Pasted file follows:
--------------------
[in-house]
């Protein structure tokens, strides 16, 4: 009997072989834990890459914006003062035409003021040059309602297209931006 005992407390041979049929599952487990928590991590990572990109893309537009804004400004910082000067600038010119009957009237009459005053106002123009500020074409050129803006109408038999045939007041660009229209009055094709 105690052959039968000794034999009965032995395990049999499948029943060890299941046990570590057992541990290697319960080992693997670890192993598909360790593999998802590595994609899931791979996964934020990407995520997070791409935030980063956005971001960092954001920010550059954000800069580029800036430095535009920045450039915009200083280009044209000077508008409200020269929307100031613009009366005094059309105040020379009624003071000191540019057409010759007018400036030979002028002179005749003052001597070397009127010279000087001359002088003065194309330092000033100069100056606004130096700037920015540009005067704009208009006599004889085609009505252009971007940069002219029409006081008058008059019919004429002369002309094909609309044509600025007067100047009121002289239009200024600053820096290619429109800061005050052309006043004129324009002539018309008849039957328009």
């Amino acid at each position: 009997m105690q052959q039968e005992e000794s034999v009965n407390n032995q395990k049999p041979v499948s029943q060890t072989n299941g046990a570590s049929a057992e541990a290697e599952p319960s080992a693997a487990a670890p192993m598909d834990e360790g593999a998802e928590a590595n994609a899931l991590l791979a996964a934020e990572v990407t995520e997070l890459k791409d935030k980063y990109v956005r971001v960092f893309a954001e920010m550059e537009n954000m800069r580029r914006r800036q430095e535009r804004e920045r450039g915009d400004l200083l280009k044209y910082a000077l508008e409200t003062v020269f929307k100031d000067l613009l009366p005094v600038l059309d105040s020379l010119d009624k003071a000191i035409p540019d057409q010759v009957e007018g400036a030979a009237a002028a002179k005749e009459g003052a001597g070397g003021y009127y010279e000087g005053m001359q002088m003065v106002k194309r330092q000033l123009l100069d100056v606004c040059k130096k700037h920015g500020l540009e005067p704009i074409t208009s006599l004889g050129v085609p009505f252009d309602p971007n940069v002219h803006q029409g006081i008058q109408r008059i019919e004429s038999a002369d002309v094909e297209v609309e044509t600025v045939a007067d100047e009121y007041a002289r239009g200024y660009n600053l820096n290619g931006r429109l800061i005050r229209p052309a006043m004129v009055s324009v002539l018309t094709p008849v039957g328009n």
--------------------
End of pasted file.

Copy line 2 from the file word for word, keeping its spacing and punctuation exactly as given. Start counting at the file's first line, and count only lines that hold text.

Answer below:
């Protein structure tokens, strides 16, 4: 009997072989834990890459914006003062035409003021040059309602297209931006 005992407390041979049929599952487990928590991590990572990109893309537009804004400004910082000067600038010119009957009237009459005053106002123009500020074409050129803006109408038999045939007041660009229209009055094709 105690052959039968000794034999009965032995395990049999499948029943060890299941046990570590057992541990290697319960080992693997670890192993598909360790593999998802590595994609899931791979996964934020990407995520997070791409935030980063956005971001960092954001920010550059954000800069580029800036430095535009920045450039915009200083280009044209000077508008409200020269929307100031613009009366005094059309105040020379009624003071000191540019057409010759007018400036030979002028002179005749003052001597070397009127010279000087001359002088003065194309330092000033100069100056606004130096700037920015540009005067704009208009006599004889085609009505252009971007940069002219029409006081008058008059019919004429002369002309094909609309044509600025007067100047009121002289239009200024600053820096290619429109800061005050052309006043004129324009002539018309008849039957328009």